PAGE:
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Dealer App: A POC

In my previous blog, I talked about the rise of cross-platform frameworks and their benefits. Building on our learnings, we decided to create a Dealer Application as a POC (Proof of Concept).

The main purpose of this app is to sign up and service customers of a specific dealer and handle installations. The service aspect may include taking customer payments and posting to their accounts.

Dealers use various platforms: if there is a store, the app may be run on a desktop or a tablet. Smaller dealers and installers that may not have an outlet could use a tablet or a smartphone. And in developing markets particularly, the phone is prevalent.

Dealer Web

We started by creating a dealer web application using Angular. Although Flutter has state-of-the-art capability for cross-platform mobile development, the web capability has not yet matured to the point where it rivals Angular or React. When the web is the only target and there is no mobile requirement, Angular or React will be better choices.

In our case, the advantages of Angular went beyond the technology, as it allowed reuse of many components already used for a (web-based) call-center application. This made for a cost-effective and fast way to create the dealer web application. The use of existing components also made our extension model available for the dealer web without any additional effort.

Dealer App

Although the creation of a web application had many advantages, it had one major drawback: it is not optimised for the phone. The use of responsive and material design allowed the application to run in the browser, but we could not take advantage of the phone’s capabilities and inherent usability as a native app would. For example, we could not use the GPS or camera features.

We created a new app using Flutter/Dart. Leveraging many of our existing UX patterns, development frameworks and components (like GraphQL) helped reduce development time. The Flutter framework provided us a single code base for all platforms, like iOS, Android and web.

Although the application has a single code base, we gave special consideration to layout and widget types based on the platform and device size:

  • Data tables instead of list views: Although list views are preferable on mobile devices, the use of list views on the web leads to large amounts of unused white space. Data tables are preferable on larger devices.
  • Context menus instead of swiping: Swiping on a row in a list view is a common mobile pattern for accessing actions applicable to an item. A context menu or inline actions instead of swipe should be used when running in the web.
  • The components of dashboards presented on the web may include additional information to maximise the use of available screen real estate. For example, the customer details widget may include more verbose information about the customer when running on the web.
  • Functional differences between device type: For example, bulk file operations are limited to browser use, while barcode scanning requires a camera and is therefore limited to phone/tablet.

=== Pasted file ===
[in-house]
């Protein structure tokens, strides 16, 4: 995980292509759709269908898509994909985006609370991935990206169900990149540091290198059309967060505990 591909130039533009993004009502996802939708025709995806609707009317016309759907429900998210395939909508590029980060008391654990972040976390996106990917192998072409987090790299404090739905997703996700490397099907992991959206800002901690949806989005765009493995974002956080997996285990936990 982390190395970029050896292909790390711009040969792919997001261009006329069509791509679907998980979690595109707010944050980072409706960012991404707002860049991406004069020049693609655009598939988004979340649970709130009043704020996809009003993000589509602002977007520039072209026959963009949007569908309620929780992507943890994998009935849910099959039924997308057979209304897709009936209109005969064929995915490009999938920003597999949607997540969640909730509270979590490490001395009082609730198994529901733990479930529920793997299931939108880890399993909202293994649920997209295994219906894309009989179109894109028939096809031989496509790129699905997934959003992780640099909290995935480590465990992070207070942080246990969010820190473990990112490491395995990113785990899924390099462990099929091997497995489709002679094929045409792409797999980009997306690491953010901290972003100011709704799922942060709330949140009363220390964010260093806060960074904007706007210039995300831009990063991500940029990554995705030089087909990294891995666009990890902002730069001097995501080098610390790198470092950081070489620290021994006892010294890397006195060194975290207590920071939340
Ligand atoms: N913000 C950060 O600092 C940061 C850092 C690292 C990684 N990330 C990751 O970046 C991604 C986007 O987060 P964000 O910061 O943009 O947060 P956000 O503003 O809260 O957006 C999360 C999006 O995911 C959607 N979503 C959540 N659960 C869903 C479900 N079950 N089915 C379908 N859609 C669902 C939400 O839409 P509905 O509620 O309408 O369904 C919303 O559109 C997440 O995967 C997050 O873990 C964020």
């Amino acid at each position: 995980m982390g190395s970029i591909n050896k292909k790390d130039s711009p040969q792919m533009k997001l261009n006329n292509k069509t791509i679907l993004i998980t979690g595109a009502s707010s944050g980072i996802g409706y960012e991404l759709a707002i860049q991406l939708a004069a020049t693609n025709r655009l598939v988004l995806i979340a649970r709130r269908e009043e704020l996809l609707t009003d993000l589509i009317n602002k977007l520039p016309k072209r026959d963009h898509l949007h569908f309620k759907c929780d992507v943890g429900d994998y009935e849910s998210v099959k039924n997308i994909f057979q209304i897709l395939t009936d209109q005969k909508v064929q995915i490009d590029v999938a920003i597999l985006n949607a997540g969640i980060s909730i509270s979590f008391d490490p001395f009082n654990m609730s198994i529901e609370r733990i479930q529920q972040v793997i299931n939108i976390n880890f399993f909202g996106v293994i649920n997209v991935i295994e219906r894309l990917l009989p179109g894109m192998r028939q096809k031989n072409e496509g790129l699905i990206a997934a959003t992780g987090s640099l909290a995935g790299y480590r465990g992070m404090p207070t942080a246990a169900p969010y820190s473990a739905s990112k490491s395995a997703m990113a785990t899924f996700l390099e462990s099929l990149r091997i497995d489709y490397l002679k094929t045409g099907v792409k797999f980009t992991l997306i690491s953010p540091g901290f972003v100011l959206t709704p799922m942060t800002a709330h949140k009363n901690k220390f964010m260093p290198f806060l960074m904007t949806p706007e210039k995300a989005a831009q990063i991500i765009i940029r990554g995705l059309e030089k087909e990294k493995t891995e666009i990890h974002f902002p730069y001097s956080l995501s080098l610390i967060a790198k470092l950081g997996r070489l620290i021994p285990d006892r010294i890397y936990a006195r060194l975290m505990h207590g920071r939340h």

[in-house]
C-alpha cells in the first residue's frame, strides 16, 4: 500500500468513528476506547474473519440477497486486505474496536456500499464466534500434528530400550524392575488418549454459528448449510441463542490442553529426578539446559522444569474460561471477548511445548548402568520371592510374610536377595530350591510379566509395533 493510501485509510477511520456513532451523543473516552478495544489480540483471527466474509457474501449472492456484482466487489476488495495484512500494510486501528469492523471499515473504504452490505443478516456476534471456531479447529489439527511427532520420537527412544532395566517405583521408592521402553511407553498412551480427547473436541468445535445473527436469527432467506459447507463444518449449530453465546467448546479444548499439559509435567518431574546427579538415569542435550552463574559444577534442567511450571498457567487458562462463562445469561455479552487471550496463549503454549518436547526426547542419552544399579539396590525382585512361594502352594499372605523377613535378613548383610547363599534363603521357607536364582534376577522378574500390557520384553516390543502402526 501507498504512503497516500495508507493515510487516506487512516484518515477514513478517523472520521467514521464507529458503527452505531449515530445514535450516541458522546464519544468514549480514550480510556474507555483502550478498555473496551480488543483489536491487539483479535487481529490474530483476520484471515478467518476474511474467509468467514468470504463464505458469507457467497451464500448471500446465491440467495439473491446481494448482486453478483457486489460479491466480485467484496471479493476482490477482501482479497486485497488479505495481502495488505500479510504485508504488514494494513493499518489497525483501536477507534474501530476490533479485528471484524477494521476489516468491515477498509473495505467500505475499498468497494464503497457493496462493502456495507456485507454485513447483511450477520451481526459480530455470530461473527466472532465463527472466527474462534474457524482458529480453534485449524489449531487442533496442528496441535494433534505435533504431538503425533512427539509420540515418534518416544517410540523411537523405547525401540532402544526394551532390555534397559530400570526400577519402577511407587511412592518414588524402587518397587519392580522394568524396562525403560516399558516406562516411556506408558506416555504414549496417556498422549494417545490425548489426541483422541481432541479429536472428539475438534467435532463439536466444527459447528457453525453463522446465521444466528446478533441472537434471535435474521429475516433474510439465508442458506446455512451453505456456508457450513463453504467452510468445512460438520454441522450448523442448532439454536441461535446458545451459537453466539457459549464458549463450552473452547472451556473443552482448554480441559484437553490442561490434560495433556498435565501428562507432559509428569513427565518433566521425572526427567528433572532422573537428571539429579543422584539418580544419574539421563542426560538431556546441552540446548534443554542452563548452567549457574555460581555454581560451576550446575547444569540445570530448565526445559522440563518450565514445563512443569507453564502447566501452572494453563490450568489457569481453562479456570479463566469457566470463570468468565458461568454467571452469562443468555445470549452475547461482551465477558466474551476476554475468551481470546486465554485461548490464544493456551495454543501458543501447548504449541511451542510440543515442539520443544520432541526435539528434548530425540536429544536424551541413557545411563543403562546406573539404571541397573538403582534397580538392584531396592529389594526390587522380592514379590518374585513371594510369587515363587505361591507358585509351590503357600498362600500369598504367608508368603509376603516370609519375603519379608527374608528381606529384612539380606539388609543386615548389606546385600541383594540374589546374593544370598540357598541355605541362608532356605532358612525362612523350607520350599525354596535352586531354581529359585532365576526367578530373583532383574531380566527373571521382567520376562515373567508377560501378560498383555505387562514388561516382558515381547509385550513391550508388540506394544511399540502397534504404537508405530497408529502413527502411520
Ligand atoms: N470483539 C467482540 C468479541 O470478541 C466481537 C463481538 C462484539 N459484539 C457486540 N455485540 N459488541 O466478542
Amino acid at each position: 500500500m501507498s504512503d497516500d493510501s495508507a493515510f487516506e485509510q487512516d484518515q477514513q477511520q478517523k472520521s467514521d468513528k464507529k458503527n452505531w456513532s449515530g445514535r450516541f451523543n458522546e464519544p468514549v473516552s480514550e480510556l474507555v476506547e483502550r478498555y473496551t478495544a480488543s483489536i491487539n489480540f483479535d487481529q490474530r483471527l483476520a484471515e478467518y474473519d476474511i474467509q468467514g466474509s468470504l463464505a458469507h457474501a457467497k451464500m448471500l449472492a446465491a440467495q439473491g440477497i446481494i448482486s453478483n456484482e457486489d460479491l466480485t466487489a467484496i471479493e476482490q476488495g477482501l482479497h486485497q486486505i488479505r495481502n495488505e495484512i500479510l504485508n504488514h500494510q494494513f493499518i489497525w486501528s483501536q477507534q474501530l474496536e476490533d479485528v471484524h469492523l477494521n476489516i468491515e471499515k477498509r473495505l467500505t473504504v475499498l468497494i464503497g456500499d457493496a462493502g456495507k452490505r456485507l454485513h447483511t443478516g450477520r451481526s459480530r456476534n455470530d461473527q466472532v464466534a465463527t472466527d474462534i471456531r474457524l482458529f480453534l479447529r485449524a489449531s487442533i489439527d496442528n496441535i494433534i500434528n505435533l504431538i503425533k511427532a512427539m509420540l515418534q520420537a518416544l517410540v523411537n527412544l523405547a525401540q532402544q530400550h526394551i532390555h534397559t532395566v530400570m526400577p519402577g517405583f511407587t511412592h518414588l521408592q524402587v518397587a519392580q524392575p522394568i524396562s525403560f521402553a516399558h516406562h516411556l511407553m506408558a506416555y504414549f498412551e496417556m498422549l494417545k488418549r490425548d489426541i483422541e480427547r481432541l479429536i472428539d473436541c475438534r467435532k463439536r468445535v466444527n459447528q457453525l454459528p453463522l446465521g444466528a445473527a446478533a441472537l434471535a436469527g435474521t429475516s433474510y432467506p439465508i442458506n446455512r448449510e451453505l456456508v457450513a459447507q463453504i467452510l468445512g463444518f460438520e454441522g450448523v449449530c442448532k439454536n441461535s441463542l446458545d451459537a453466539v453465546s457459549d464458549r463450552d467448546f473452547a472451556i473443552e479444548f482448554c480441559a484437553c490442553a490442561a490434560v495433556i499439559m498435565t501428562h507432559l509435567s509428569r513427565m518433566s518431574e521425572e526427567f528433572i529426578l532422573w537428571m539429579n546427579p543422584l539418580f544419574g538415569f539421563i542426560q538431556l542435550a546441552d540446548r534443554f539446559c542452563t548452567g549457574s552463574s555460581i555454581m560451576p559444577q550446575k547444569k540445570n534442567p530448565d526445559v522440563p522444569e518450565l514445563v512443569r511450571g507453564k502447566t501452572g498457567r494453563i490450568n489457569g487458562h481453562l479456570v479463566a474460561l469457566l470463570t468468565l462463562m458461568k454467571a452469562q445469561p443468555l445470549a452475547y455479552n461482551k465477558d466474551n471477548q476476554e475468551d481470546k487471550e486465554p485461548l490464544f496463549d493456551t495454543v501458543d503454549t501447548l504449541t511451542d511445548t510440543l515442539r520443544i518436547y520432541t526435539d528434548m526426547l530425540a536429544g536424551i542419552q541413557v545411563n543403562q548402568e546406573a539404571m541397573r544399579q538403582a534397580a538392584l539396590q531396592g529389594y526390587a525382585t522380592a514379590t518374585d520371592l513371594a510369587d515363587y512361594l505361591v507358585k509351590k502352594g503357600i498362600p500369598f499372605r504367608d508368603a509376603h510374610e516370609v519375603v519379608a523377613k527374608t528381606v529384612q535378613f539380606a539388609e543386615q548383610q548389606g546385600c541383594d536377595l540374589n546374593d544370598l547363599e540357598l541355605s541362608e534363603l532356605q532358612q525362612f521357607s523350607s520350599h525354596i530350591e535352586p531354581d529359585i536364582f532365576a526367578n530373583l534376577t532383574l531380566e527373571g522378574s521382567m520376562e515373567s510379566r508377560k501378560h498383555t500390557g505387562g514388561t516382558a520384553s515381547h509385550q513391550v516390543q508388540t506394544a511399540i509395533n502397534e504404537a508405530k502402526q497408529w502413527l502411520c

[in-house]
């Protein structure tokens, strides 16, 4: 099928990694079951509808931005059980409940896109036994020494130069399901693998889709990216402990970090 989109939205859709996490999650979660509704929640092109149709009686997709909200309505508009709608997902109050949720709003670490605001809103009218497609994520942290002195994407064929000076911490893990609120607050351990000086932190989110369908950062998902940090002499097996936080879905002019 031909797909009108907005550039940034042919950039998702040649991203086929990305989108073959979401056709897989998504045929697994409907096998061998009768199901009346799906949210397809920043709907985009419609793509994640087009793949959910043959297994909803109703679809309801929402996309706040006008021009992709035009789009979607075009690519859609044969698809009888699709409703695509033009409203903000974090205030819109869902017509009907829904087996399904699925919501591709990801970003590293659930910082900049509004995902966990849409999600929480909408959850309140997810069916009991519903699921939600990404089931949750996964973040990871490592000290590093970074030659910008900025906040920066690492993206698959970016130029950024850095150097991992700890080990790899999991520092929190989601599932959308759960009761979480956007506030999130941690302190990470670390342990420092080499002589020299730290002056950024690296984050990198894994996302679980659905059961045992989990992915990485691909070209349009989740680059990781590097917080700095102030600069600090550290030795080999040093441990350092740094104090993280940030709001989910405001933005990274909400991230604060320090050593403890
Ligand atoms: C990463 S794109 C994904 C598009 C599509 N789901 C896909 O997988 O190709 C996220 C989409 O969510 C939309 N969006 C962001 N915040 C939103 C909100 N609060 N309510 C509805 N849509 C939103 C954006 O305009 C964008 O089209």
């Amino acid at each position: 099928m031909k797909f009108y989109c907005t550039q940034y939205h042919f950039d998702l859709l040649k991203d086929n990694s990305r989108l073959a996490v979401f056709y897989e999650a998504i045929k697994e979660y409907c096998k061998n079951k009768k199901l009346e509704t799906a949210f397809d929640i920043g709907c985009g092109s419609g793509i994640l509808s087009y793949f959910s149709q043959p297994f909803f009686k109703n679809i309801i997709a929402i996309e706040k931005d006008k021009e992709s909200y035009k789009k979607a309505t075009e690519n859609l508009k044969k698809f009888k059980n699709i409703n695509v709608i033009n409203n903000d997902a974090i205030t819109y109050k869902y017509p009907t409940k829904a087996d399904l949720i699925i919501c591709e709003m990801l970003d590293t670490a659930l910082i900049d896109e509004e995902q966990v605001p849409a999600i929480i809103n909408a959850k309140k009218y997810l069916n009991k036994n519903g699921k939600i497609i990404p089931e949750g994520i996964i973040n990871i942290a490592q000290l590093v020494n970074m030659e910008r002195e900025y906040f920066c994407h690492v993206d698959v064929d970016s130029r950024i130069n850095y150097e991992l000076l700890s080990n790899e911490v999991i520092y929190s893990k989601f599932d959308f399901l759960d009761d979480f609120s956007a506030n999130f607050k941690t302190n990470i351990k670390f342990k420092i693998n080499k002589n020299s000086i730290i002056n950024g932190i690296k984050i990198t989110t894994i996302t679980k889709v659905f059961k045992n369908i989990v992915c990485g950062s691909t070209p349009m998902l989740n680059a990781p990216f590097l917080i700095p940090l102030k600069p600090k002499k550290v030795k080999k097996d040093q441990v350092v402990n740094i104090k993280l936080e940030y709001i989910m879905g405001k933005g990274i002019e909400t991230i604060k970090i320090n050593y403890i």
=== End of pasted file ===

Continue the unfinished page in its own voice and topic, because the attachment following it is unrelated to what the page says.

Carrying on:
• The application is responsive and provides alternative layouts, based on device size and screen orientation.

Our mobile app uses several native phone capabilities. We implemented a bar-code scanner to register set top box serial numbers; used the GPS functionality and address lookup to automatically fill in the customer address; and used the camera to support in-app photos of documents and completed installations. All those features speed up the order-capture process and prevent manual entry errors.

App versus Web

The Dealer app is a lot more versatile than the Web version, and provides many benefits:

  • Runs on all platforms (Apple iOS, Android, Web)
  • Native mobile app
  • Uses phone features like GPS and camera
  • Cheaper to maintain – Only one code base; one team can maintain all platforms
  • Quicker to roll out features on all platforms

There are a few one-time cons that can be resolved over time:

  • No reuse of existing web UI components, so initial development will be a longer
  • Web UI extensions built for the call center cannot be reused on the app and require recoding

Conclusion

The use of Flutter and similar frameworks allows for a single code base across various platforms. This makes it feasible to build an app and website with maintenance cost that are like a web-only approach.

Although Flutter’s web capabilities are not yet on par with the likes of Angular, we foresee a steady progression of the framework with increasing support for web. Given that many users prefer native mobile applications and the added capabilities of the phone, it makes sense to build dealer portal applications in Flutter instead of web-only.

In order to benefit even further from Flutter’s productivity benefits, one can think of a re-usable Hansen App Development SDK (similar in concept to the ICX Expansion Pack) created using Flutter and Dart’s powerful package management and modular abstraction capabilities. This was outside the scope of the POC, but we can imagine that it covers some generic elements:

  • Widget Library: Common UI elements such as data tables, dynamic forms, data entry controls, charts and other visualisations that are tailored for Hansen’s typical usages and industries.
  • Application Framework: An application framework shell and supporting libraries to standardise application structure, state management, error handling, security and communication with backend systems.
  • Project and Widget templates: CLI tools to create new application projects and widgets easily.
  • Documentation: References, guides and training material to help application developers be productive with the SDK.

The POC proved to us that the Flutter/Omni-platform solution is the route to go.

Coen van Baar
Senior Product Director,
Hansen CCB – ICX